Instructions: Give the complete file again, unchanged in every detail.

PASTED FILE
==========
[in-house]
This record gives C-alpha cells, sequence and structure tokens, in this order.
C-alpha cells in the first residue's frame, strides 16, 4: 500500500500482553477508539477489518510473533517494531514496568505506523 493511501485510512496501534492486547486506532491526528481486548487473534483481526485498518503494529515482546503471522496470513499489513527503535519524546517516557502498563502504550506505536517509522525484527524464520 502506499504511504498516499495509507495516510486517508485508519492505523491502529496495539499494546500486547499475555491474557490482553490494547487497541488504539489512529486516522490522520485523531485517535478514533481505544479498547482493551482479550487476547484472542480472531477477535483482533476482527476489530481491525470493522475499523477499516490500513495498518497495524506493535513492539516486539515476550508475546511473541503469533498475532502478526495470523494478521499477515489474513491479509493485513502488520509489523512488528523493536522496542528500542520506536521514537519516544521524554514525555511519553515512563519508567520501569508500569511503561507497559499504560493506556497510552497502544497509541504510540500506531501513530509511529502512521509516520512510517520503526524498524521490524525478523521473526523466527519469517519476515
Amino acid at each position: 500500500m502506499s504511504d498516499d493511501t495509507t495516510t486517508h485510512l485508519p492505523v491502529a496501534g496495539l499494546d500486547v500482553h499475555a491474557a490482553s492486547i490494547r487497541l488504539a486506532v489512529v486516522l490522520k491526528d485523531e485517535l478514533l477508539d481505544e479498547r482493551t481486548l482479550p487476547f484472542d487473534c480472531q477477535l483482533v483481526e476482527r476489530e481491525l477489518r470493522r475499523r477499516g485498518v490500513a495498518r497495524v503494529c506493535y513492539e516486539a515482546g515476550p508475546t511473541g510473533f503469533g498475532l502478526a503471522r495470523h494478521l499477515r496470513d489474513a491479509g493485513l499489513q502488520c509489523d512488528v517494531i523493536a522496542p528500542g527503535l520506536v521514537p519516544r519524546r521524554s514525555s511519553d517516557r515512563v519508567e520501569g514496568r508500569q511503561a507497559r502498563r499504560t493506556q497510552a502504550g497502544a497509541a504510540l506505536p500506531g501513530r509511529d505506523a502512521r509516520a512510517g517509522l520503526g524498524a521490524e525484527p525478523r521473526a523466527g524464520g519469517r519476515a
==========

[in-house]
This record gives C-alpha cells, sequence and structure tokens, in this order.
C-alpha cells in the first residue's frame, strides 16, 4: 500500500500482553477508539477489518510473533517494531514496568505506523 493511501485510512496501534492486547486506532491526528481486548487473534483481526485498518503494529515482546503471522496470513499489513527503535519524546517516557502498563502504550506505536517509522525484527524464520 502506499504511504498516499495509507495516510486517508485508519492505523491502529496495539499494546500486547499475555491474557490482553490494547487497541488504539489512529486516522490522520485523531485517535478514533481505544479498547482493551482479550487476547484472542480472531477477535483482533476482527476489530481491525470493522475499523477499516490500513495498518497495524506493535513492539516486539515476550508475546511473541503469533498475532502478526495470523494478521499477515489474513491479509493485513502488520509489523512488528523493536522496542528500542520506536521514537519516544521524554514525555511519553515512563519508567520501569508500569511503561507497559499504560493506556497510552497502544497509541504510540500506531501513530509511529502512521509516520512510517520503526524498524521490524525478523521473526523466527519469517519476515
Amino acid at each position: 500500500m502506499s504511504d498516499d493511501t495509507t495516510t486517508h485510512l485508519p492505523v491502529a496501534g496495539l499494546d500486547v500482553h499475555a491474557a490482553s492486547i490494547r487497541l488504539a486506532v489512529v486516522l490522520k491526528d485523531e485517535l478514533l477508539d481505544e479498547r482493551t481486548l482479550p487476547f484472542d487473534c480472531q477477535l483482533v483481526e476482527r476489530e481491525l477489518r470493522r475499523r477499516g485498518v490500513a495498518r497495524v503494529c506493535y513492539e516486539a515482546g515476550p508475546t511473541g510473533f503469533g498475532l502478526a503471522r495470523h494478521l499477515r496470513d489474513a491479509g493485513l499489513q502488520c509489523d512488528v517494531i523493536a522496542p528500542g527503535l520506536v521514537p519516544r519524546r521524554s514525555s511519553d517516557r515512563v519508567e520501569g514496568r508500569q511503561a507497559r502498563r499504560t493506556q497510552a502504550g497502544a497509541a504510540l506505536p500506531g501513530r509511529d505506523a502512521r509516520a512510517g517509522l520503526g524498524a521490524e525484527p525478523r521473526a523466527g524464520g519469517r519476515a